Bank of America homeowners who have been unsuccessful at finding more affordability in their home loan through the federal home loan modification program may have options to participate in one of the foreclosure alternatives that have been made available from the Making Home Affordable Program as Bank of America is one of the major servicers that continues to offer these programs and recent data from the Making Home Affordable Program has shown the changes in the participation of various servicers within these short sale and deed in lieu of foreclosure plan.
Homeowners who are tracked within these particular plans are either those who had their trial modification canceled or homeowners who were not accepted for a trial modification at all. Typically, homeowners who may be in one of these categories could either appeal their trial cancellation or denial, explore options like in-house home loan modification plans or state-specific mortgage assistance plans, but some may have to either resign themselves to foreclosure or seek out one of these short sale or deed in lieu of foreclosure options.
Yet, there has been some indications that servicers are being pressured to allow more short sales as foreclosures are resulting in more homes simply sitting empty on the housing market and causing areas of trouble in various states. Yet, for homeowners who are looking for one of these short sale or deed in lieu of foreclosure plans, Bank of America was reported to have seen increases and decreases in the Making Home Affordable Program.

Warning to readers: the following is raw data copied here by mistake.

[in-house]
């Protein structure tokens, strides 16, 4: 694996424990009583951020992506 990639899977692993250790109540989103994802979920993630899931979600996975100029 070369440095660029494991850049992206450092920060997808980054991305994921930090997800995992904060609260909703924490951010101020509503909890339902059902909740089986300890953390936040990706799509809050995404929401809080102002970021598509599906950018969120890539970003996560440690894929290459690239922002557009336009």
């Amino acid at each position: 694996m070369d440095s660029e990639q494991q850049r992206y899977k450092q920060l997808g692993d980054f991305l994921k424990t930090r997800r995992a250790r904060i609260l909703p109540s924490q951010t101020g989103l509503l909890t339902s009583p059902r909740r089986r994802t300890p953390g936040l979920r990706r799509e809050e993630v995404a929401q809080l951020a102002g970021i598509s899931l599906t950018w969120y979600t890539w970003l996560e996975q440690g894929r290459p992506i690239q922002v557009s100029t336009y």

As an example, homeowners who were not accepted into the trial modification program numbered at 25,066, according to the July 2011 HAMP report, but the number of short sales and deed in lieu of foreclosure planes in total for Bank of America as of the February 2011 report stated that this number had risen to 26,162. Yet, homeowners who had their trial modification canceled dropped in these respective months as they initially totaled at 24,201, according to the January 2011 HAMP report while the February 2011 report indicated that this number was a 21,834.
Understandably, there are some homeowners who may have participated in one of these programs and, in certain instances, were written off a servicer’s portfolio, as this could account for decreases in the total number of short sale and deed in lieu of foreclosure plans offered. However, homeowners who are still facing foreclosure but may be in a position to either sell their home loss or participate in a deed in lieu of program are being prompted to talk with their servicer about these opportunities before they enter into a formal foreclosure proceeding.
Homeowners who may have had a situation arise in their life where unforeseen financial distress created affordability issues are typically those who have the best chance at qualifying for one of these plans, but a short sale or deed in lieu of foreclosure plan are no guarantee and, as a result, homeowners may want to address their financial issues earlier so that if a federal mortgage modification program is unhelpful, they will be in a position where they may have time to seek out alternative foreclosure prevention options before either turning to one of these foreclosure alternative plans or facing foreclosure.